A more complete understanding of the present invention in a two retractor passive restraint system will be afforded to those skilled in the art from a consideration of the following detailed description of a preferred exemplary embodiment. Reference will be made therein to the appended sheets of drawings which will be first described briefly.

BRIEF DESCRIPTION OF THE DRAWINGS

FIG. 1 is a perspective view, partially in section, of the interior of a conventional automotive vehicle with a preferred exemplary embodiment of the present invention in a safety belt restraint system shown installed in the vehicle with the vehicle door closed.

FIG. 2 is a view as in FIG. 1 showing the exemplary safety belt restraint system, in accordance with the present invention, with the position assumed thereby when the vehicle door is moved to an open position.

FIG. 3 is detailed view of the lap strap lifting means associated with a track on the vehicle door for lifting the lap belt out of the passenger's path of movement into and out of the vehicle when the door is opened as best seen in FIG. 2.

FIG. 4 is a schematic representation of an electrical-mechanical arrangement for deactivated the lap strap lifting means when the safety belt restraint system connector fitting is released from the anchor means located inboard of the vehicle seat in the exemplary embodiment.

DETAILED DESCRIPTION OF THE PREFERRED EXEMPLARY EMBODIMENT

Referring now to FIG. 1, the interior of a conventional automotive vehicle 10 is illustrated with the vehicle door 11 shown closed adjacent to the driver's seat 12. In accordance with the present invention, a safety belt restraint system, indicated generally at 20, is provided for restraining the passenger in seat 12 in the event of an emergency condition experienced by the vehicle.

In the preferred exemplary embodiment, the exemplary safety belt restraint system, indicated generally at 20, includes a chest belt 21 which passes freely through belt guide 22, which is securely mounted to the vehicle door frame in known manner, belt 21 then continuing downwardly along the vehicle door inner surface to an emergency locking retractor 23 mounted in known manner to the vehicle door. The retractor 23 may be mounted within an arm rest portion of the vehicle door as illustrated in FIG. 1. More importantly, the emergency locking retractor may be of essentially conventional construction, i.e. locking in response to predetermined changes in vehicle inertia and/or strap acceleration, but should have an over sized reel to accommodate the entire length of safety belt strap 21 when it is wound up against the door as will subsequently be described. Also, a lap belt 24 is provided as part of the restraint system and runs through a strap guide 25 mounted at the rear lower portion of the vehicle door 11 with the strap then running vertically upwardly along the inner surface of the vehicle door to emergency locking retractor 26 which is also mounted in known manner to the vehicle door. Retractor 26 may also be mounted within an arm rest portion of the vehicle door if convenient, as illustrated in FIG. 1, and preferably is of similar construction to that of retractor 23 with an oversized reel or belt storage spool such that all of the associated webbing of strap 24 can be wound up on the retractor spool or reel adjacent to the vehicle door when the system is released from an inboard anchor as will now be described.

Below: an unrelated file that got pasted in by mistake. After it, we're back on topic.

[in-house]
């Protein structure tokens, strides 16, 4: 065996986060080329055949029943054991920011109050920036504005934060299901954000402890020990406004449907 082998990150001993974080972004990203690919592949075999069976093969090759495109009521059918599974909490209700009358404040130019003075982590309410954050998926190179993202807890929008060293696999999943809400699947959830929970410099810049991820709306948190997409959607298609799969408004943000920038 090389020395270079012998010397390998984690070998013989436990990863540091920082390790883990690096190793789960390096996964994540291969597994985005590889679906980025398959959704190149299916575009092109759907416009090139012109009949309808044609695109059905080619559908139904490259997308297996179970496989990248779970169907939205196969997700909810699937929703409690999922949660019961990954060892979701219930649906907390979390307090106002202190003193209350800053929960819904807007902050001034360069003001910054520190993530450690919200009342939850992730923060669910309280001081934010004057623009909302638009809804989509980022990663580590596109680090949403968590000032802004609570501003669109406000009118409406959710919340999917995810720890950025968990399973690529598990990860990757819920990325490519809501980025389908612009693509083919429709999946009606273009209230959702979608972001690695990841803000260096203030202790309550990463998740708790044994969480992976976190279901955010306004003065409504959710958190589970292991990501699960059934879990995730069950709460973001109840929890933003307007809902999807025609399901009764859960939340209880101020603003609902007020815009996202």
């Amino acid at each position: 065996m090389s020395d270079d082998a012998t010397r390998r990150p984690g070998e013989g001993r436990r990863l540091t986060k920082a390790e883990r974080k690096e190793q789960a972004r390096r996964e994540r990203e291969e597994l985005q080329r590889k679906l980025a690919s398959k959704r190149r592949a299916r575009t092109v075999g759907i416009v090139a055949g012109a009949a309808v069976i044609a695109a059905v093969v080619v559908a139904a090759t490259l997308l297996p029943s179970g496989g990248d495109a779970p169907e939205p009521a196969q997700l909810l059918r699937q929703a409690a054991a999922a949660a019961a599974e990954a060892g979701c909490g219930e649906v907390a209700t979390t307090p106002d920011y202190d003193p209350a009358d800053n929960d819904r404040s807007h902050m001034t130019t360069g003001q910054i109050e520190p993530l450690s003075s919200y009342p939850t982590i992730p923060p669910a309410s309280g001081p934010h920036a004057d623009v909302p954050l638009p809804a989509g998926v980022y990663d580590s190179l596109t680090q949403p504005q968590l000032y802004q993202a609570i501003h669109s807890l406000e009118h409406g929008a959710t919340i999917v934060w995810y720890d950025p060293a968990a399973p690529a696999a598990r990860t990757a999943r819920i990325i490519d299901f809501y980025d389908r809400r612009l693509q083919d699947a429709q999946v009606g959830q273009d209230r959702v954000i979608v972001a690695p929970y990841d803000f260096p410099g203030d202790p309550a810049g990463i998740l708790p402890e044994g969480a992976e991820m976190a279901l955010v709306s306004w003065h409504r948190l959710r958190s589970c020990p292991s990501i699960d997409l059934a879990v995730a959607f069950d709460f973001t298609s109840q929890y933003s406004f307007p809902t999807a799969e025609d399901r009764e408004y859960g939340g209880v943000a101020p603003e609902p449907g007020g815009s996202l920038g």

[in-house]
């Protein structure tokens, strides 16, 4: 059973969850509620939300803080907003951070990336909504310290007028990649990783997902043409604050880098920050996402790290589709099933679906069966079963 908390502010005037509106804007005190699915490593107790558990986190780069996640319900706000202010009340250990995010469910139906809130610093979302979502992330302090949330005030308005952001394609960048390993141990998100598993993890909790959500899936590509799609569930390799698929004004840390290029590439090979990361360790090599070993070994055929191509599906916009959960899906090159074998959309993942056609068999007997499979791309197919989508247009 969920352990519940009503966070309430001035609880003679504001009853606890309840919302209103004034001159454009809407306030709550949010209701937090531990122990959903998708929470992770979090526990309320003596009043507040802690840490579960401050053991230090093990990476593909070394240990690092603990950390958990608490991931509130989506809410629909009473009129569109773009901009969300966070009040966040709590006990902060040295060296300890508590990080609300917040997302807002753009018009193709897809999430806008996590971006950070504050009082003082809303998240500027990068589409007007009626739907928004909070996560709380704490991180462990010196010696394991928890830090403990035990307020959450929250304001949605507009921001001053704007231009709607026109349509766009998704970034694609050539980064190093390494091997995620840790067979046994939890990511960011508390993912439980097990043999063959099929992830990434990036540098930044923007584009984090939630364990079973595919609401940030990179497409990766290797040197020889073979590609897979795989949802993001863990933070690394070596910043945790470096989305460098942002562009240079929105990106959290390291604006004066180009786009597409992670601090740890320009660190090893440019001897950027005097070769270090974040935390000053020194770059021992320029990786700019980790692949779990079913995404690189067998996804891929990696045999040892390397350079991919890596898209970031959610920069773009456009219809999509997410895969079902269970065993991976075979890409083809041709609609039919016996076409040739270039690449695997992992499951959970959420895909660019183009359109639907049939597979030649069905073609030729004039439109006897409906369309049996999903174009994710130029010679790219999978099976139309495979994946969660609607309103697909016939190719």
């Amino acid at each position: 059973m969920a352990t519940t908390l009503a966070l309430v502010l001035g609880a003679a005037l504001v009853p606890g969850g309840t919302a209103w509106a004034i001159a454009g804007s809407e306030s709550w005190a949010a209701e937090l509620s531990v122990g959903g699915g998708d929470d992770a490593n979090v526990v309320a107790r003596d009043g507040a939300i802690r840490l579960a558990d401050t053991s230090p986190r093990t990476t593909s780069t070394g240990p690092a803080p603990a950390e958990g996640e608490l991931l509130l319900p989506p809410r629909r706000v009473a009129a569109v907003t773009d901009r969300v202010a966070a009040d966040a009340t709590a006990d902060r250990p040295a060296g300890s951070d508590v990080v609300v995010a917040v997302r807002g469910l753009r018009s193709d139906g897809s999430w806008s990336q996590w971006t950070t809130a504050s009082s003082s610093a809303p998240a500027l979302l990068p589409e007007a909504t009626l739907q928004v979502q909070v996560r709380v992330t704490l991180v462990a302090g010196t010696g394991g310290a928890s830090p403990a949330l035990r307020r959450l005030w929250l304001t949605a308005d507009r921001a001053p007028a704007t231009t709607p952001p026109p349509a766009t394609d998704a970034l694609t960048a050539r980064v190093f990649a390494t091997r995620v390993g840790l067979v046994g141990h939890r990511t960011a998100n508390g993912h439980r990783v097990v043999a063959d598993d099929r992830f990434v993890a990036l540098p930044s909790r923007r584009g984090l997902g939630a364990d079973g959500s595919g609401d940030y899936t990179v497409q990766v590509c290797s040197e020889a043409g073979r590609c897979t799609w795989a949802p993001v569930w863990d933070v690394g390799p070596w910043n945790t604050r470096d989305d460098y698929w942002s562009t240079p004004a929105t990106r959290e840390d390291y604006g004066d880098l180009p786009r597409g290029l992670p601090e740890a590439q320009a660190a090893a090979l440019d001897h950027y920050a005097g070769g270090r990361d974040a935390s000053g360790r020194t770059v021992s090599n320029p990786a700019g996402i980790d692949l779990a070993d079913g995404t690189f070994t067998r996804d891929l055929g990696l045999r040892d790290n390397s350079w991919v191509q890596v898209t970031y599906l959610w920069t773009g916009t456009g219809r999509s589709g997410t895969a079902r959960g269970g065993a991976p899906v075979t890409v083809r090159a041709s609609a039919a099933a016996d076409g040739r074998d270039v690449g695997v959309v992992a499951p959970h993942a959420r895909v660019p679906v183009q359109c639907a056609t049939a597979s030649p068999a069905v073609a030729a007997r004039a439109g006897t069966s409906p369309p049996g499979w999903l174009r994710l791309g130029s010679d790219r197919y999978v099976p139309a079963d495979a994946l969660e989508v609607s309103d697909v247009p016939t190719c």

Chest belt 21 and lap belt 24 may be provided as a single strap having its opposite ends connected to the two safety belt retractors 23 and 26 with a mid-portion being entrained through a belt slot or entraining means of conventional construction in anchor fitting or tongue plate 27. The straps are preferably sewn to each other adjacent to the anchor fitting 27, as seen in FIG. 1, so that the strap portions are individual fixed to the anchor fitting. Anchor fitting 27 is adapted to be releasably connected into a conventional safety belt buckle 28 mounted on the upper end of a anchor strap which may be provided in known manner within a housing 29 positioned on the inboard side of the vehicle seat. As is customary, the buckle 28 is connected by its associated strap to a structural portion of the vehicle seat or the vehicle frame.

With the safety belt restraint system as thus far described, the vehicle door may be opened or closed with the associated safety belt retractors 23 and 26 reeling in and reeling out, the associated chest belt 21 and lap belt 24 remaining fixed to the inboard anchor of fitting 27 which is connected into buckle 28, such that there is no rubbing of the straps across a passenger seated in his vehicle seat 12. To facilitate passenger exit from the vehicle, a strap lifting means, indicated generally at 30, may be provided to lift portions of the lap belt upwardly along the vehicle door as it is opened as can be seen in FIG. 2. The exemplary lifting means includes the provision of a lifting strap 31 which is attached at one end by a ring 32 to the lap belt 24, the latter sliding through ring 32 freely, and at its other end to a fitting 33 which runs within track 34 on the vehicle door. An associated track motor is operated by opening of the vehicle door; in known manner,: cause the fitting to move up the door and thereby lift the lap belt upwardly allowing free exit by the passenger from under the passive safety belt restraint system which remains in its connected relationship to the inboard anchor provided by fitting 27 being connected into buckle 28.